What happens to cold-blooded wildlife in cold climates?

The entire country is bracing for record low temperatures this week as the winter solstice has come and gone. While most northern states are over the worst of their conditions, some southern states are still waiting winter storm elliott beat. Temperatures in the Deep South are expected to dip into the teens Thursday night, which could spell disaster for fish, reptiles, and amphibians. In fact, such conditions are so bad for cold-blooded creatures that they actually pose a threat to the safety of humans, too: Miami National Weather Office issued a public warning for cold-stunned iguanas falling from trees in Florida in 2020 and 2021.

What are you supposed to do when an iguana falls out of your tree? Well, since the species are not native, the Florida Fish and Wildlife Commission Tell us this is actually a good time to remove the pesky creatures. But no matter what, the FWC warns, never bring them into your home, as they could cause a little chaos once they thaw.

Other cold-blooded species have managed to hone their survival skills in frigid climates over the years. alligators are known to bury themselves on the banks of rivers and ponds, where their body heat insulates the space around them. Sometimes they even stick their snouts out of the water and let ice form around them. This allows them to keep breathing while they wait for the weather.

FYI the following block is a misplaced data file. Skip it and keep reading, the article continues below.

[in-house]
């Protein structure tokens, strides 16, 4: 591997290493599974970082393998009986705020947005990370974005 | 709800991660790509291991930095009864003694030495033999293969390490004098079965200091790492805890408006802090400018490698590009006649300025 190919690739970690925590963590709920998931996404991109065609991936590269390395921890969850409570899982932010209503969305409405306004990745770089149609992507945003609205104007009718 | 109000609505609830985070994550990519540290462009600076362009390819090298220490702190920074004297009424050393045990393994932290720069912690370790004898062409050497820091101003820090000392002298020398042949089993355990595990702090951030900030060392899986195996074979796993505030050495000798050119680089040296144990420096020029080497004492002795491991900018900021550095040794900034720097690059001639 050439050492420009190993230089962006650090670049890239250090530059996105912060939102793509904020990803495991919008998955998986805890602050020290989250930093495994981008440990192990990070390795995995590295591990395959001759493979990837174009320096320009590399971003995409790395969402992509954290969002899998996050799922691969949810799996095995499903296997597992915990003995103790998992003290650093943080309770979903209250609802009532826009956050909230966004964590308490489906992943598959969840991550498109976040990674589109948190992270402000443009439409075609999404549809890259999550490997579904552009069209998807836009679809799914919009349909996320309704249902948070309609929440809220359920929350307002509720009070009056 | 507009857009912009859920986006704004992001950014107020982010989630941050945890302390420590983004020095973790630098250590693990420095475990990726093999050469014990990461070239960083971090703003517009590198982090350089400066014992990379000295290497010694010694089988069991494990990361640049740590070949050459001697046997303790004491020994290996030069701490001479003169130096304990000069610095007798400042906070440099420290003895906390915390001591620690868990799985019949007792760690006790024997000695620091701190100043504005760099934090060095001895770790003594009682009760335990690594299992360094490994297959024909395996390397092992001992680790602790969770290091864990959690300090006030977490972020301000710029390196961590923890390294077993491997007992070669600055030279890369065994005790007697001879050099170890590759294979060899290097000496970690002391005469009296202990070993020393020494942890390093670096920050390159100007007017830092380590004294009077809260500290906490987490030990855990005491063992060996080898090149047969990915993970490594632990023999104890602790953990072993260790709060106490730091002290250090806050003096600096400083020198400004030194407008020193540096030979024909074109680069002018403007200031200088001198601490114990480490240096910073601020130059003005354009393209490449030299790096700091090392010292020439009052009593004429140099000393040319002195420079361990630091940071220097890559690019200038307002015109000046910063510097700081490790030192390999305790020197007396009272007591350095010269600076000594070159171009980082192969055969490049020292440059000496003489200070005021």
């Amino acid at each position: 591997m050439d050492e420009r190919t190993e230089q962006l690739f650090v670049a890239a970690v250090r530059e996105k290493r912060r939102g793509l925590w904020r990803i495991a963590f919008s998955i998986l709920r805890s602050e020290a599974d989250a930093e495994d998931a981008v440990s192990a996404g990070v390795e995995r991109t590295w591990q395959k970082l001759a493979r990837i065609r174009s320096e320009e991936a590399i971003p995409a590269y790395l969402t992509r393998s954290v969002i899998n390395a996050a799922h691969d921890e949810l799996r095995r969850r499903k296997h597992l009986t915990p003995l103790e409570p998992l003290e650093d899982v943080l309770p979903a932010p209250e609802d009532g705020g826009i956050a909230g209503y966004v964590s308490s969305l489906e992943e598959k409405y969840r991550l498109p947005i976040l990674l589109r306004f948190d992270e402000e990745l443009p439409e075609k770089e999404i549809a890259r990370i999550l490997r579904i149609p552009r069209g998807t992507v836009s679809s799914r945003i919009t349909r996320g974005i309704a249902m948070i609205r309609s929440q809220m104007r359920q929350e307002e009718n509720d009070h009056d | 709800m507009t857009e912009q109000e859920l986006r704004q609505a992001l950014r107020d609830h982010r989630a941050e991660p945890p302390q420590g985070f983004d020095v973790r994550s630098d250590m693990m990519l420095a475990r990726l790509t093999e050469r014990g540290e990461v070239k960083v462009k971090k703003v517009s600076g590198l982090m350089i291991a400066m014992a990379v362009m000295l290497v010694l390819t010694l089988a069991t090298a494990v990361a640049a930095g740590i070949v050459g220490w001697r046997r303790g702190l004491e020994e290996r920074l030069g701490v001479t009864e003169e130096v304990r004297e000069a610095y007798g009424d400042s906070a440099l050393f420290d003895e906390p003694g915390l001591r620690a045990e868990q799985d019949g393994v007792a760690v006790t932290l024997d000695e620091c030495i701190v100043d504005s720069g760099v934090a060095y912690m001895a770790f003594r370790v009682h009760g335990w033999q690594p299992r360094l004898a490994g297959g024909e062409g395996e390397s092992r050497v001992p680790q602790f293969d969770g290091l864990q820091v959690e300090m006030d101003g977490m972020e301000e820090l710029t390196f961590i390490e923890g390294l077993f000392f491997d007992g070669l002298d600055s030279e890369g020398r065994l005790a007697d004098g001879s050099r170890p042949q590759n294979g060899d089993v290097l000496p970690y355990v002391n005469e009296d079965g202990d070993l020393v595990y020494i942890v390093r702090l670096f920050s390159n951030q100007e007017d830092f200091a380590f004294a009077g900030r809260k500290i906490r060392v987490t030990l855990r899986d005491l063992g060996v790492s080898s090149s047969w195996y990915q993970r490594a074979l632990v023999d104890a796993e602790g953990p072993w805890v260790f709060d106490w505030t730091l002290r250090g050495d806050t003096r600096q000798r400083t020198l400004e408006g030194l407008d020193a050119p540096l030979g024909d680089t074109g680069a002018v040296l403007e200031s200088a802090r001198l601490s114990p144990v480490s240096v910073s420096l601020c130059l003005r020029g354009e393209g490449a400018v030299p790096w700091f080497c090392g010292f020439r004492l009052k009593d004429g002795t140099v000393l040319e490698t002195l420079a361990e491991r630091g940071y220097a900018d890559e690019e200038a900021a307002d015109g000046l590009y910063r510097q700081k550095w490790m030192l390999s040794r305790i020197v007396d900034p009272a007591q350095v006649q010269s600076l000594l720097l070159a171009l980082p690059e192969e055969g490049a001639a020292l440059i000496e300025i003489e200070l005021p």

Read next: Hundreds of waterfowl fall from the sky as the lunar eclipse coincides with a snowstorm in central Oregon

Frogs hang out at the bottom of bodies of water to hibernate during the colder months. In especially cold cases, their bodies freeze and they will even stop breathing. In this state, they rely on their livers producing enough glucose to prevent their organs from filling up with ice crystals. Up to 70 percent of the water in a frog’s body can freeze without the frog dying.

Unfortunately, other wildlife species are not as well evolved or lucky when it comes to cold weather. As of March 2021, Texas Parks and Wildlife officials estimated that at least 3.8 million saltwater fish (mainly speckled trout and redfish) died during winter storm Uri. With inshore water temperatures dropping to the 40s in many of the shallow bays and back lakes, many of the fish were unable to reach deeper water fast enough.

Fish from Pringle Kill Lake TX
TPWD officials found these redfish floating belly up in a back lake during the aftermath of winter storm Uri in 2021. Texas Department of Parks and Wildlife

sea ‚Äč‚Äčturtles suffer a similar fate during inescapable cold snaps. They are dazed from the cold and cannot swim or fend for themselves against predators. They usually wash up on beaches, where they have a small chance of thawing or being rescued.

These low temperatures come shortly after the southern states endured record heat in early December. These large changes can interfere with migratory wildlife and aquatic species that time their departures to warmer regions based on climatic conditions. The late heat tricks them into staying longer in their summer range, putting them at risk of being in the wrong place when these snaps of extreme cold hit. Weather extremes are just one example of how climate change affects wildlife around the world.

The situation is not much better for some warm-blooded marine mammals. Although they are much better at regulating their temperature and adapting to their environment, some can still become hypothermic. In 2010, 244 endangered manatees died during a cold snap in Florida waters.

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